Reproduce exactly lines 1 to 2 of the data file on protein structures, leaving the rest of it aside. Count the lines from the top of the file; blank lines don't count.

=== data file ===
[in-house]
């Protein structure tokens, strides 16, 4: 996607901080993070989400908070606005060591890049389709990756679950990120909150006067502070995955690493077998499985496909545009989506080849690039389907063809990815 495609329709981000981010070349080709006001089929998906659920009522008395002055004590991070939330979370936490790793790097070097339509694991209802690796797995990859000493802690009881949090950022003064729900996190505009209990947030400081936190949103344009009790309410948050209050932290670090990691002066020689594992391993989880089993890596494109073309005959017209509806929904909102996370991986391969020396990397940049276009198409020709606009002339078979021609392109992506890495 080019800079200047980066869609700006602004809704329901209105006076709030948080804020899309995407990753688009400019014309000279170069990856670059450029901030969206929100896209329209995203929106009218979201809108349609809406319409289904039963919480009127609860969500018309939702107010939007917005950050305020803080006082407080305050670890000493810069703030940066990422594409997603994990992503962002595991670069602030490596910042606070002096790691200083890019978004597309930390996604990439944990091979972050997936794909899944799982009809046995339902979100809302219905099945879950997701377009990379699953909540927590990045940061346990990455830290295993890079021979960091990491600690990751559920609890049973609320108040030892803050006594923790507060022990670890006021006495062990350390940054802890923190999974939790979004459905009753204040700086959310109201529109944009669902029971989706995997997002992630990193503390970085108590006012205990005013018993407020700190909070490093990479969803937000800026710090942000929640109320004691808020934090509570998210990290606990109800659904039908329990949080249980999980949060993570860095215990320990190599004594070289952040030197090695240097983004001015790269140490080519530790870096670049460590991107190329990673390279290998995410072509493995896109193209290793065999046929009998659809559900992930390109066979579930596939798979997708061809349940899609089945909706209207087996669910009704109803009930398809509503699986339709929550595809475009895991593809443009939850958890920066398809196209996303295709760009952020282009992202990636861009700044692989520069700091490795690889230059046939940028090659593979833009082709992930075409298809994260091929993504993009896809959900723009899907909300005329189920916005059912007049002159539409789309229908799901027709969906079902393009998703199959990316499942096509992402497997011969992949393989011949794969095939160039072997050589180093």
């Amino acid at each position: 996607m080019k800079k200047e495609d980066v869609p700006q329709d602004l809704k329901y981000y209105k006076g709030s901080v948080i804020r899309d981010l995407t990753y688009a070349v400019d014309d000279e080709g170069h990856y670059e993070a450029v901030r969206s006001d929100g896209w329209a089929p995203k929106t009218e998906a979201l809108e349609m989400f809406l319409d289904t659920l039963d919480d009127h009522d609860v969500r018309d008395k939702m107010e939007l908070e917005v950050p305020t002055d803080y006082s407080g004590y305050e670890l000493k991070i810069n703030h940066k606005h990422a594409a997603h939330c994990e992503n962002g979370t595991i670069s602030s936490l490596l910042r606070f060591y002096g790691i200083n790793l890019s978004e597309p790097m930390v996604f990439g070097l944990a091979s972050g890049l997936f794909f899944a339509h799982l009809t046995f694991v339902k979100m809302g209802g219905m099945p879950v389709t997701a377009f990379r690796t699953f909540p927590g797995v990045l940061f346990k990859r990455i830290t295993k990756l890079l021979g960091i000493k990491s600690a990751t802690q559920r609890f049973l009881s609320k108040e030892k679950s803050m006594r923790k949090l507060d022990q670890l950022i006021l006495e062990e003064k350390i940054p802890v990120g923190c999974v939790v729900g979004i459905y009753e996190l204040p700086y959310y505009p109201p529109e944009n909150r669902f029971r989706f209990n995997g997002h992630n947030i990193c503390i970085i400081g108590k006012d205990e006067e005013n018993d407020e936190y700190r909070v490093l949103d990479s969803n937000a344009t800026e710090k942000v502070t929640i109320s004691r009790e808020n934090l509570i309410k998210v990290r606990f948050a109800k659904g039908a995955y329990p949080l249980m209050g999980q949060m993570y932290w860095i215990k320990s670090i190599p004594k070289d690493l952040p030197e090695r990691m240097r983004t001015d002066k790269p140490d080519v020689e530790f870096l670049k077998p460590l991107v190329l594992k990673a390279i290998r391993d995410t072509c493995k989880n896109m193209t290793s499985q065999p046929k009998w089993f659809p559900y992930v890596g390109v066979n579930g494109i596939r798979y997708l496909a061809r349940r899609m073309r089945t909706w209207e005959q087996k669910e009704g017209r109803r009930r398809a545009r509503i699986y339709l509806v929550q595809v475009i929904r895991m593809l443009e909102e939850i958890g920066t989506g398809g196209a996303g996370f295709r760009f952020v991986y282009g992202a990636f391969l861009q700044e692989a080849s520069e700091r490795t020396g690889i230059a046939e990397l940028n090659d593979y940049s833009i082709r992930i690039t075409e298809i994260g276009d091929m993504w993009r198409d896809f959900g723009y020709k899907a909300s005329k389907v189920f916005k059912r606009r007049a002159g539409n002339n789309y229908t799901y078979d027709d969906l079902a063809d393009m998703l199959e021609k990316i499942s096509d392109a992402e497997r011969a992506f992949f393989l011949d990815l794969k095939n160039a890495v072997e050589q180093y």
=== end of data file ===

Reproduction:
[in-house]
């Protein structure tokens, strides 16, 4: 996607901080993070989400908070606005060591890049389709990756679950990120909150006067502070995955690493077998499985496909545009989506080849690039389907063809990815 495609329709981000981010070349080709006001089929998906659920009522008395002055004590991070939330979370936490790793790097070097339509694991209802690796797995990859000493802690009881949090950022003064729900996190505009209990947030400081936190949103344009009790309410948050209050932290670090990691002066020689594992391993989880089993890596494109073309005959017209509806929904909102996370991986391969020396990397940049276009198409020709606009002339078979021609392109992506890495 080019800079200047980066869609700006602004809704329901209105006076709030948080804020899309995407990753688009400019014309000279170069990856670059450029901030969206929100896209329209995203929106009218979201809108349609809406319409289904039963919480009127609860969500018309939702107010939007917005950050305020803080006082407080305050670890000493810069703030940066990422594409997603994990992503962002595991670069602030490596910042606070002096790691200083890019978004597309930390996604990439944990091979972050997936794909899944799982009809046995339902979100809302219905099945879950997701377009990379699953909540927590990045940061346990990455830290295993890079021979960091990491600690990751559920609890049973609320108040030892803050006594923790507060022990670890006021006495062990350390940054802890923190999974939790979004459905009753204040700086959310109201529109944009669902029971989706995997997002992630990193503390970085108590006012205990005013018993407020700190909070490093990479969803937000800026710090942000929640109320004691808020934090509570998210990290606990109800659904039908329990949080249980999980949060993570860095215990320990190599004594070289952040030197090695240097983004001015790269140490080519530790870096670049460590991107190329990673390279290998995410072509493995896109193209290793065999046929009998659809559900992930390109066979579930596939798979997708061809349940899609089945909706209207087996669910009704109803009930398809509503699986339709929550595809475009895991593809443009939850958890920066398809196209996303295709760009952020282009992202990636861009700044692989520069700091490795690889230059046939940028090659593979833009082709992930075409298809994260091929993504993009896809959900723009899907909300005329189920916005059912007049002159539409789309229908799901027709969906079902393009998703199959990316499942096509992402497997011969992949393989011949794969095939160039072997050589180093």